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justplainbill 10-16-2007 07:26 AM

Quote:

Originally Posted by Claire (Post 495578)
When I was a child living in Germany, night soil was used as fertilizer very commonly. If I remember correctly, we were warned to more or less sterilize the fresh produce. My mom thought if the Germans could eat it, we could (don't get me wrong, she washed it as we all wash our fresh produce, she just didn't soak it in a bleach solution). My sisters, parents, and I are still alive and healthy.

Ditto for when I lived in Italy. Never did use the bleach powder solution. Seems the 6 months of composting may be an important factor.

AllenOK 10-16-2007 08:04 AM

If you all think this study is "just plain not right", I'm wondering, do you consume commercially-grown mushrooms? If so, you might want to research how they make the compost.

Constance 10-16-2007 10:04 AM

The Chinese use human waste for fertilizer, and I suppose a lot of other cultures do as well.
I remember some 25 years ago, the powers that be in Chicago decided that it would be a great idea to ship their liquid sludge down here for the farmers to use in their cornfields. That idea did not go over so well with southern Illinoisans, however. You can imagine some of the comments that were made.
I did have a friend who would go to our local waste treatment plant and bring home truckloads of the powdery dried sludge for his vegetable garden. It made good fertilizer, although he got lots of volunteer corn and tomato plants. LOL!
I do love nothing better than to get a load of rotten cow or horse manure for my garden, but cows and horses eat only grain.

I am not familiar with the term "night waste", but am assuming it means the contents of chamber pots? I didn't know anyone used those anymore.

As for the mushrooms, they used to be grown in horse manure. I think they use a special mix nowadays.

keltin 10-16-2007 01:00 PM

Hereís how one mushroom farm grows their shrooms.

This facility is one of the largest users of "green waste" in the state, as the compost is comprised of recycled wood chips from wall board manufacturing as well as organic waste from two of the Southland's top race tracks: Santa Anita and Hollywood Park.


Organic waste from a horse race track? Hmmmm.........:ohmy:

keltin 10-16-2007 01:10 PM

Speaking of fertilizer, when I was growing up in mobile, my younger brother took a job at a plant that made fertilizer out of seafood waste (shells, discarded meat/meal, shrimp heads, scales, etc). He worked there for one night and quit.

That is the WORST smelling stuff Iíve ever come across. We had to burn his clothes since we couldnít get the smell out of them. And two weeks after that, he sold his car because we couldnít get the smell out of that! Horrible stuff.

jpmcgrew 10-16-2007 01:17 PM

:smile:No way no how.However I do believe horse manure or horse manure tea is a great fertilizer.From what I understand the Germans make horse manure tea for their growing needs.I think of it as instant compost.:lol::lol:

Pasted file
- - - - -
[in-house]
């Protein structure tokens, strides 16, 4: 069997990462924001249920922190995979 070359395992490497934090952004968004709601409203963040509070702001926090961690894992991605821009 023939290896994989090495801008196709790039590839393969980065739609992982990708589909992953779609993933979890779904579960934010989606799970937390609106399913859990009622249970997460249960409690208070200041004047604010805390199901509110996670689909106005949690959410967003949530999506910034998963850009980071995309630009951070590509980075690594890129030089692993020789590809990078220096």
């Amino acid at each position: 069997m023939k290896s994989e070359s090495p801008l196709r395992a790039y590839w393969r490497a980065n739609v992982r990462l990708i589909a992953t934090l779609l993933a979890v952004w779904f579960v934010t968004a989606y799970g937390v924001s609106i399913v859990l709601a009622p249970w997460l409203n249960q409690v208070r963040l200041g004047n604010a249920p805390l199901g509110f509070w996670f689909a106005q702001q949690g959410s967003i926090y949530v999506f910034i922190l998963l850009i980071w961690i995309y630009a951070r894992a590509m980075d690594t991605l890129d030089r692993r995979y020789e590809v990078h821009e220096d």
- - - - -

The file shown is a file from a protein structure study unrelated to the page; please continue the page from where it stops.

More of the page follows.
BreezyCooking 10-16-2007 01:39 PM

I'm truly shocked & "almost" (lol) speechless that such a group of intelligent people - unless they're just out to start an argument - can be so obtuse.

There is a BIG, BIG, BIG, BIG, BIG, BIG, BIG - did you hear me say BIG? - difference between the use of composted urine-impregnated bedding & feces from herbivores (i.e. cattle, horses, sheep, goats, etc.) AND the use of urine & feces from omnivores & carnivores (i.e. dogs, cats, primates, HUMANS).

For those of you here who apparently don't know the difference, & the health hazards of using/composting omnivore/carnivore products, please take the time to do the research yourself before engaging in such idiocy. I don't have the time.

I'm truly taking the stance that this whole topic was just meant as an arguement starter, because I don't really think the vast majority of folks here plan to start peeing/dumping on their compost piles or plan to begin dumping their cat litter boxes & scooping their dog poop on there as well.

keltin 10-16-2007 01:43 PM

Yeah.....but.....itís still poo! Poo by any other name would smell as rank. :lol::rofl:

BreezyCooking 10-16-2007 01:48 PM

Glad to see how much you're enjoying this Keltin.

My only point was to prevent someone from thinking that human urine as fertilizer was a good healthy idea & thus perhaps ending up sick. Period.

I'm through with this thread. Enjoy yourselves.

justplainbill 10-16-2007 01:49 PM

Quote:

Originally Posted by BreezyCooking (Post 495754)
I'm truly shocked & "almost" (lol) speechless that such a group of intelligent people - unless they're just out to start an argument - can be so obtuse.

There is a BIG, BIG, BIG, BIG, BIG, BIG, BIG - did you hear me say BIG? - difference between the use of composted urine-impregnated bedding & feces from herbivores (i.e. cattle, horses, sheep, goats, etc.) AND the use of urine & feces from omnivores & carnivores (i.e. dogs, cats, primates, HUMANS).

For those of you here who apparently don't know the difference, & the health hazards of using/composting omnivore/carnivore products, please take the time to do the research yourself before engaging in such idiocy. I don't have the time.

I'm truly taking the stance that this whole topic was just meant as an arguement starter, because I don't really think the vast majority of folks here plan to start peeing/dumping on their compost piles or plan to begin dumping their cat litter boxes & scooping their dog poop on there as well.

Don't be so sure what cattle are being fed. The more protein in, the more nitrogen out. Chicken manure can be pretty potent, especially free range:tongue:.


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